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Should I Clean Propolis Out Of The Hive Every Inspection?

6509 Views 7 Replies 6 Participants Last post by  Michael Bush
To scrape or not to scrape, that is the question I propose to you. Is it a bad idea to NOT scrape off the propolis from the hives and frames during inspections?

Last year I cleaned up the hives and frames every time I opened the hives. In hind sight, this may not have been such a good idea. The bees will just have to bring more in. So this year I have not scraped the stuff off every time I dive into the hive. If I do my inspections while the hive body is warm, it’s not that hard to open. Is this practice going to be a problem later on?
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No. however do scrape the ears of the end bars on any frames you remove so that you can push them tightly back together.
I scrape primarily when frames get hard to slide around. Also if the side bars get too build up then the comb will get too far spaced and makes it harder to work 10 frames in 10 frame equipment. If there are totally empty boxes in the spring I will take extra time to clean them up before returning to service. I usually do not take time to clean parts during routine inspections.
Thanks, That's what I was looking to find out. If I can still work the frames, then everyting is ok, if not, clean things up a bit.

On the spring cleaning issue. Last year when my hive died out, I cleaned things up then someone suggested torching the inside of the hive boxes to get rid of mold and any bugs in the nooks and crannies. I noticed that the propolis just melted into the wood. I was thinking of doing that again this year but with a little more propolis on the boards it may act as a preservative and a way of fighting the funk that can build up in hives. Is this a good or bad idea?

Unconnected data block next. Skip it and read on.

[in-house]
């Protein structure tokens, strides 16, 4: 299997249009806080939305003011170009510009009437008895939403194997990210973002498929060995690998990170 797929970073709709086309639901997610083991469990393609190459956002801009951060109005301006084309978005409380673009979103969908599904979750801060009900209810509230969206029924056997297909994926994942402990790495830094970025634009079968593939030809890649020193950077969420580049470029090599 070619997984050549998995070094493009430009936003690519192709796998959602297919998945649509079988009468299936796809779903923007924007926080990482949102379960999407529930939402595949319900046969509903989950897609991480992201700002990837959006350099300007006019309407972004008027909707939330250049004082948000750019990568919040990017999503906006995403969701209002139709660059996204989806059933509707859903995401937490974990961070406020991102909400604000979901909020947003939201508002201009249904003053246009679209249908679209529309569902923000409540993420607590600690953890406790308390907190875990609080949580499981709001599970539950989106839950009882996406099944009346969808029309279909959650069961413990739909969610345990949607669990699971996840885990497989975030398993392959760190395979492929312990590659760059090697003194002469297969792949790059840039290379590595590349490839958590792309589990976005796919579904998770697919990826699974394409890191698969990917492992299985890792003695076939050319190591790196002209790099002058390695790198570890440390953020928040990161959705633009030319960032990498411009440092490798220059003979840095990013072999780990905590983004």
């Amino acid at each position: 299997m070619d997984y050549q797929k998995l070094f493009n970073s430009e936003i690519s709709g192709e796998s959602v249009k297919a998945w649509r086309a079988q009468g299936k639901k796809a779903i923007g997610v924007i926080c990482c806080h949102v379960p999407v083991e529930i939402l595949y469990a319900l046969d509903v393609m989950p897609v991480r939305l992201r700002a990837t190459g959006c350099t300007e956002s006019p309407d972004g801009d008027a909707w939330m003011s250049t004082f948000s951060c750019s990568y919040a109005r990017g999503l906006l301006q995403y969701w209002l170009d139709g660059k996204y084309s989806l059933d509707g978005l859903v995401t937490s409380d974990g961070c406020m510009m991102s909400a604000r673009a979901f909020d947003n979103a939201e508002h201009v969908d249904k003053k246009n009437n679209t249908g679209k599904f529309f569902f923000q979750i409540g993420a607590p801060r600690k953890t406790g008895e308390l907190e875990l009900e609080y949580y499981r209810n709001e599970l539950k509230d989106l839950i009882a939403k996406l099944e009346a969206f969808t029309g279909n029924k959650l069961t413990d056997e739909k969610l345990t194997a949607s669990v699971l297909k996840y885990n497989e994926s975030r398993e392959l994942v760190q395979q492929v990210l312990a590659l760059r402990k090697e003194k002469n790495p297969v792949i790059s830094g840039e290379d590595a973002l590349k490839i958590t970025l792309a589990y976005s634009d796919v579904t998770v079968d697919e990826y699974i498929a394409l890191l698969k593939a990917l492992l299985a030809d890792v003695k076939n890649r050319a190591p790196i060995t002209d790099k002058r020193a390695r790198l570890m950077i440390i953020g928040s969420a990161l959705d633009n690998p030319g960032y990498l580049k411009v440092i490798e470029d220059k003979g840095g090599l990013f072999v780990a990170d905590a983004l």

Torching the inside of the boxes sounds like a great idea... but, do the bees smell the "burn" and then avoid the box?
If not, a good coat of wax, some left over propolis - sounds like an all natural wood preservative!
not sure if this helps, but i stain all of my hives inside and out with a propolis stain cut about 1:1 with grain alcohol (everclear) this is my first year doing it, so we"ll see how long it far as cleaning propolis, i would not, keeps the girls healthy...its just a PITA for us...
Presidential, all the old boxes I am using this year have been torched and the bees don't seem to mind. I don't know if it has anything to do with it, but I don't seem to be having the problem with earwigs this year that I had last year. I don't torch the wood till it burns; I just brush the flame over the wood and singing off the splinters and bee goo. Maybe a little brownish, that’s all.
I would only move it if it's in your way...

"Propolis rarely creates problems for a beekeeper. Certainly any effort to keep a hive free of it by systematic and frequent scraping, is time wasted." --The How-To-Do-It book of Beekeeping, Richard Taylor
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